In Real Estate Investing: Simple is Best (at first)


We’ve all heard or read the proverbial acronym K.I.S.S. “Keep It Simple Stupid” (or, “Keep It Super Simple” for those of delicate disposition). Working and investing in Real Estate holds the designation of being two things:

1) A pursuit where you can all too easily get in over your head (keeping it simple helps to avoid that) and
2) A pursuit where creative thinking and unconventional strategies (NOT keeping it simple) can payoff big time!
So exists a dichotomy between keeping your deals simple and creatively complicating your deals for maximum returns.

I recently had a series of conversations with a student where she had become confused and over-whelmed by the amount of information she was studying. She had read and studied information from a bunch of different programs and was trying to pull together a strategy from all of them. Her “a-little-of-this-and-a-little-of-that” approach was taking her in too many different directions. She was not keeping it simple. 

Now, I’m not saying you shouldn’t study other material and I’m certainly not saying that you shouldn’t get creative in your deals. You should – Eventually. But, if you’re working on putting together one of your first deals, stick with the basics. You’ll get to a point where you’re ready to get creative. For now, a concerted focus on getting some momentum with a few easy deals will serve you well.

What’s the difference between simple deals and complicated deals? Let’s take a look at an example of lining up a wholesale deal. In this scenario, you 1) enter a contract with the seller where you’re the buyer. 2) The price is negotiated. Once you have an approved price, you 3) assign the deal to someone else – simple.

Contrast that with one where you pursue a short sale using multiple methods. At the same time that you enter a contract, you also get a deed to the property (just in case the seller gets cold feet). Then you get an authorization letter for someone to talk with the bank, plus you get a Power of Attorney (just in case something happens later on that you can’t control). Oh, then before sending information to the bank, you heard somewhere that if you take all kinds of pictures of the property, it might help. And don’t forget that you can influence the BPO by being at the property at the same time. Plus, you almost forgot that if the bank doesn’t accept the short sale, you might want to take the property “subject to” so you go back to the seller to get another contract. And, you heard on a CD somewhere that getting an option on the property gives you a lot more control with not much risk, so you might as well throw one of those in as well. Before long you’ve exhausted the whole real estate encyclopedia on this one deal.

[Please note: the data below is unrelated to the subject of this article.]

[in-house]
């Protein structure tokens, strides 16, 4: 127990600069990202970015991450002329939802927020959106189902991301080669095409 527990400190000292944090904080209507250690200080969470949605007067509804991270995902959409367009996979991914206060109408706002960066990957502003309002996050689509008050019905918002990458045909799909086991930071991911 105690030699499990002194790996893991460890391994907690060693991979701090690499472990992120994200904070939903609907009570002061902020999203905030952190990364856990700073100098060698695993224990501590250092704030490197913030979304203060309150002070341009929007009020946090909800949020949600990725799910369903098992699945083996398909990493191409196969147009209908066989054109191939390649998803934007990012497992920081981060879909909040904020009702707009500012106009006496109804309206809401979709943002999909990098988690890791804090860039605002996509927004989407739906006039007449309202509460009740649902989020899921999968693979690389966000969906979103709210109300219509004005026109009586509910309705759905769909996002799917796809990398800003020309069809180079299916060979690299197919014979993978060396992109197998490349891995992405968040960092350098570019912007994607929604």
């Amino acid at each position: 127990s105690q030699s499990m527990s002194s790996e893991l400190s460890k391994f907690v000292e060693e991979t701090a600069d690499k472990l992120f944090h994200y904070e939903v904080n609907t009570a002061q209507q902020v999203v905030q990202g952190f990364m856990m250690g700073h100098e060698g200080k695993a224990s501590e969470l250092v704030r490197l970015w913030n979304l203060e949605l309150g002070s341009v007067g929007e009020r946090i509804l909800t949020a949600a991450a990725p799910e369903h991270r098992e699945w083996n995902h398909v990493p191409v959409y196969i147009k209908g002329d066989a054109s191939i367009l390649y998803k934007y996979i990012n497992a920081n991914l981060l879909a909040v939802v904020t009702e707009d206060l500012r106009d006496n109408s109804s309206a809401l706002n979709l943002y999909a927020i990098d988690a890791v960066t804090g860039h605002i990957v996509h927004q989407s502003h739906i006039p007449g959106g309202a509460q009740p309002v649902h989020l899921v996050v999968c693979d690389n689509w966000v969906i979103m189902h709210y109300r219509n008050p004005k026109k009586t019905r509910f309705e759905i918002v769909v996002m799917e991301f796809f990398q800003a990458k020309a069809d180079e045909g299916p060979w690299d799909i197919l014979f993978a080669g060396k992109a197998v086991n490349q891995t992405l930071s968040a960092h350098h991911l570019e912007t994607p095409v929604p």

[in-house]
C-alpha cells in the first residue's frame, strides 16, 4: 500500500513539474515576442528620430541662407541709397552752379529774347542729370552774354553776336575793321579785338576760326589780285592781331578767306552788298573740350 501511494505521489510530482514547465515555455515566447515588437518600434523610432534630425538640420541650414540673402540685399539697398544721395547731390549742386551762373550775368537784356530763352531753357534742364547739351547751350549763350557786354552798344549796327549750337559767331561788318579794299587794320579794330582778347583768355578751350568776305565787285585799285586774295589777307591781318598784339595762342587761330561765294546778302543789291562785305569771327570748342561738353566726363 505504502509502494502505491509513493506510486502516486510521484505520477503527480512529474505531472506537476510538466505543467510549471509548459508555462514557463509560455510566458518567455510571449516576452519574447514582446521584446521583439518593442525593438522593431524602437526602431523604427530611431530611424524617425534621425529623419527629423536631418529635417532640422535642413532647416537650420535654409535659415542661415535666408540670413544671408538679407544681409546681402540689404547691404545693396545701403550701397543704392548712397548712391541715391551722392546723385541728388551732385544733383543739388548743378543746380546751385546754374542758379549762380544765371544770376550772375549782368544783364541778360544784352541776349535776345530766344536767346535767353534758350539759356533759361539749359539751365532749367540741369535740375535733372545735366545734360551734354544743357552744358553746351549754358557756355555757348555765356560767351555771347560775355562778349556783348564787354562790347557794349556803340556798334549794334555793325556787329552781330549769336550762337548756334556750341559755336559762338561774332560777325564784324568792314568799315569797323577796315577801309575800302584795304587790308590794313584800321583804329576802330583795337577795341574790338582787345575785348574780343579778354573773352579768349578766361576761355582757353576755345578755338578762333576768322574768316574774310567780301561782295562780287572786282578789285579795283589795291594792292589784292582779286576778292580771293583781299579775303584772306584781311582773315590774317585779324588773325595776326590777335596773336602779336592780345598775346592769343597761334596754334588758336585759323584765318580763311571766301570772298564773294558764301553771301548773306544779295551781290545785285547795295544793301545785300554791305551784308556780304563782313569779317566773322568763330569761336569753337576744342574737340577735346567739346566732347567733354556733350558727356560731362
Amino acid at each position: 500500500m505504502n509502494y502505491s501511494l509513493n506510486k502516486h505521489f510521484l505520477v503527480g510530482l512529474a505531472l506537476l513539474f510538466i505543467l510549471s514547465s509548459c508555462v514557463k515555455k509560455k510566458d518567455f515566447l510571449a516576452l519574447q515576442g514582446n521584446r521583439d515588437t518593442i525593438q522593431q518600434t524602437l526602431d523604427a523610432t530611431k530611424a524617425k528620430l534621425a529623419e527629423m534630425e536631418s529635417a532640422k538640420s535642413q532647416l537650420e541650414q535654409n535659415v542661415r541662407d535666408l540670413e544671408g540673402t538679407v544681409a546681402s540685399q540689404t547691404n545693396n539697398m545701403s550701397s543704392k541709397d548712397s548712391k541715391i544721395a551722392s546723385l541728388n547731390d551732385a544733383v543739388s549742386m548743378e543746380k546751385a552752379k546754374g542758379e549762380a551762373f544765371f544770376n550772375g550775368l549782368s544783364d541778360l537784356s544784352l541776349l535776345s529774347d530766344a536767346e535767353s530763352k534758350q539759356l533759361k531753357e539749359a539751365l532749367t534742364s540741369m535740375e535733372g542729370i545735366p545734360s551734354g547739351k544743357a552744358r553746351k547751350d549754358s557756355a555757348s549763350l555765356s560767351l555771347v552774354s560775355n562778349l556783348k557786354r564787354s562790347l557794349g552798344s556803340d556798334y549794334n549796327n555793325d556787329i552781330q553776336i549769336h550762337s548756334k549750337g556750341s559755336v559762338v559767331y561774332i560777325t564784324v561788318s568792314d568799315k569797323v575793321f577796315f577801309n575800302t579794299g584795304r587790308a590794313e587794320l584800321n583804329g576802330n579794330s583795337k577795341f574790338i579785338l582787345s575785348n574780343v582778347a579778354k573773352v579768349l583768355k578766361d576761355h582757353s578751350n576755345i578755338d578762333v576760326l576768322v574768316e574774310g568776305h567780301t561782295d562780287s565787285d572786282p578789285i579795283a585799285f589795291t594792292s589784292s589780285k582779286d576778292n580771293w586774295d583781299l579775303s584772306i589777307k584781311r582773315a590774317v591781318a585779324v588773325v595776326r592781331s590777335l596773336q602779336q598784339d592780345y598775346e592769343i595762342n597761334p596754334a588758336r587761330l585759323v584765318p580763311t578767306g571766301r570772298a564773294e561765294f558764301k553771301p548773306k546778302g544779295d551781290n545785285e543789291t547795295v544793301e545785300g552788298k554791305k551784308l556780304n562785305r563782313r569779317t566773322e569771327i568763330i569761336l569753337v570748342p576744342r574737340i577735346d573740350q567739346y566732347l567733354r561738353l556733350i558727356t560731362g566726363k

There is nothing wrong with those steps. You may be in a position someday when you would do every single thing on that list. But not when you’re putting together one of your first deals. You’ll be challenged enough with just the basics. Over time, you can creatively manipulate deals for maximum returns.

The moral is: Don’t overwhelm yourself by doing too much too soon. Go out and make some money the easy way. It might not be as much as you could make from that deal but, if you overcomplicate it, you’ll lose the deal entirely. Making something is always better than making nothing. The earlier you can see that, the better off you’ll be!

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